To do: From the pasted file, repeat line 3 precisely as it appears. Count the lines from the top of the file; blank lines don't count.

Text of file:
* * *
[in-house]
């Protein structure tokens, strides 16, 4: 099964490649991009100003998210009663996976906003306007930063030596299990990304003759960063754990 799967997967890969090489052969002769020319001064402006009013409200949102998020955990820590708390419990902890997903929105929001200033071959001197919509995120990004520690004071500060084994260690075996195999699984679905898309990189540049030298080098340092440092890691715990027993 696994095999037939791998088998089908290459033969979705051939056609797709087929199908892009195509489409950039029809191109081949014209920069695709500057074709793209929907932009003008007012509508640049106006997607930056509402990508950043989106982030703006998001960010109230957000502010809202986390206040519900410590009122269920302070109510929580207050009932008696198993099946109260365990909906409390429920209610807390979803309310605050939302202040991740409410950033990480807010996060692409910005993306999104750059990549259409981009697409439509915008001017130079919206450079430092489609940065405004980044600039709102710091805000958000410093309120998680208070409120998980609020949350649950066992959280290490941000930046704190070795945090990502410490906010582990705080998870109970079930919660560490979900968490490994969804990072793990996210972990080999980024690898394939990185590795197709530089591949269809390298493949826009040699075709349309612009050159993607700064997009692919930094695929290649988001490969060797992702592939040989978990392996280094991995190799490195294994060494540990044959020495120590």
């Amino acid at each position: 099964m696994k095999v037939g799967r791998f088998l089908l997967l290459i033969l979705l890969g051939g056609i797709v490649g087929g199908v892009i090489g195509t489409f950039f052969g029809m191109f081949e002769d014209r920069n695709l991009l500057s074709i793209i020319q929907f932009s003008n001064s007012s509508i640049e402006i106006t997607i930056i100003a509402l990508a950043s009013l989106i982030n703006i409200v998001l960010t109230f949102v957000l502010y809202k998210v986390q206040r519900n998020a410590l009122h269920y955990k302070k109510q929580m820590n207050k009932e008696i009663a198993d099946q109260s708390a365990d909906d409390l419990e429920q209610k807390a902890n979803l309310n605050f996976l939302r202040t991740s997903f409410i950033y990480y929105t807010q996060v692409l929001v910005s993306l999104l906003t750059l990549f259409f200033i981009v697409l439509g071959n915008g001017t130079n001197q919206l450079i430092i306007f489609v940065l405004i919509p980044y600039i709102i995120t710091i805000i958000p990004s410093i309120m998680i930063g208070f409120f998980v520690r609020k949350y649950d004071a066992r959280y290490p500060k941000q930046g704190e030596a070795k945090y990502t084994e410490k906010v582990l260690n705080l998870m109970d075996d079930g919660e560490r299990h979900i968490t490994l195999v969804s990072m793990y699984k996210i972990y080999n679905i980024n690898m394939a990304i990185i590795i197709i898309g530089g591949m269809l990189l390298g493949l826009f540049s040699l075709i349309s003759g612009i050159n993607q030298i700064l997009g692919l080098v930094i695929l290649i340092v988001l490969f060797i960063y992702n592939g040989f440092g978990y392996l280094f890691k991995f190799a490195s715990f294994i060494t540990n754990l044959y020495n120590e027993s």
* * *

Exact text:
């Amino acid at each position: 099964m696994k095999v037939g799967r791998f088998l089908l997967l290459i033969l979705l890969g051939g056609i797709v490649g087929g199908v892009i090489g195509t489409f950039f052969g029809m191109f081949e002769d014209r920069n695709l991009l500057s074709i793209i020319q929907f932009s003008n001064s007012s509508i640049e402006i106006t997607i930056i100003a509402l990508a950043s009013l989106i982030n703006i409200v998001l960010t109230f949102v957000l502010y809202k998210v986390q206040r519900n998020a410590l009122h269920y955990k302070k109510q929580m820590n207050k009932e008696i009663a198993d099946q109260s708390a365990d909906d409390l419990e429920q209610k807390a902890n979803l309310n605050f996976l939302r202040t991740s997903f409410i950033y990480y929105t807010q996060v692409l929001v910005s993306l999104l906003t750059l990549f259409f200033i981009v697409l439509g071959n915008g001017t130079n001197q919206l450079i430092i306007f489609v940065l405004i919509p980044y600039i709102i995120t710091i805000i958000p990004s410093i309120m998680i930063g208070f409120f998980v520690r609020k949350y649950d004071a066992r959280y290490p500060k941000q930046g704190e030596a070795k945090y990502t084994e410490k906010v582990l260690n705080l998870m109970d075996d079930g919660e560490r299990h979900i968490t490994l195999v969804s990072m793990y699984k996210i972990y080999n679905i980024n690898m394939a990304i990185i590795i197709i898309g530089g591949m269809l990189l390298g493949l826009f540049s040699l075709i349309s003759g612009i050159n993607q030298i700064l997009g692919l080098v930094i695929l290649i340092v988001l490969f060797i960063y992702n592939g040989f440092g978990y392996l280094f890691k991995f190799a490195s715990f294994i060494t540990n754990l044959y020495n120590e027993s």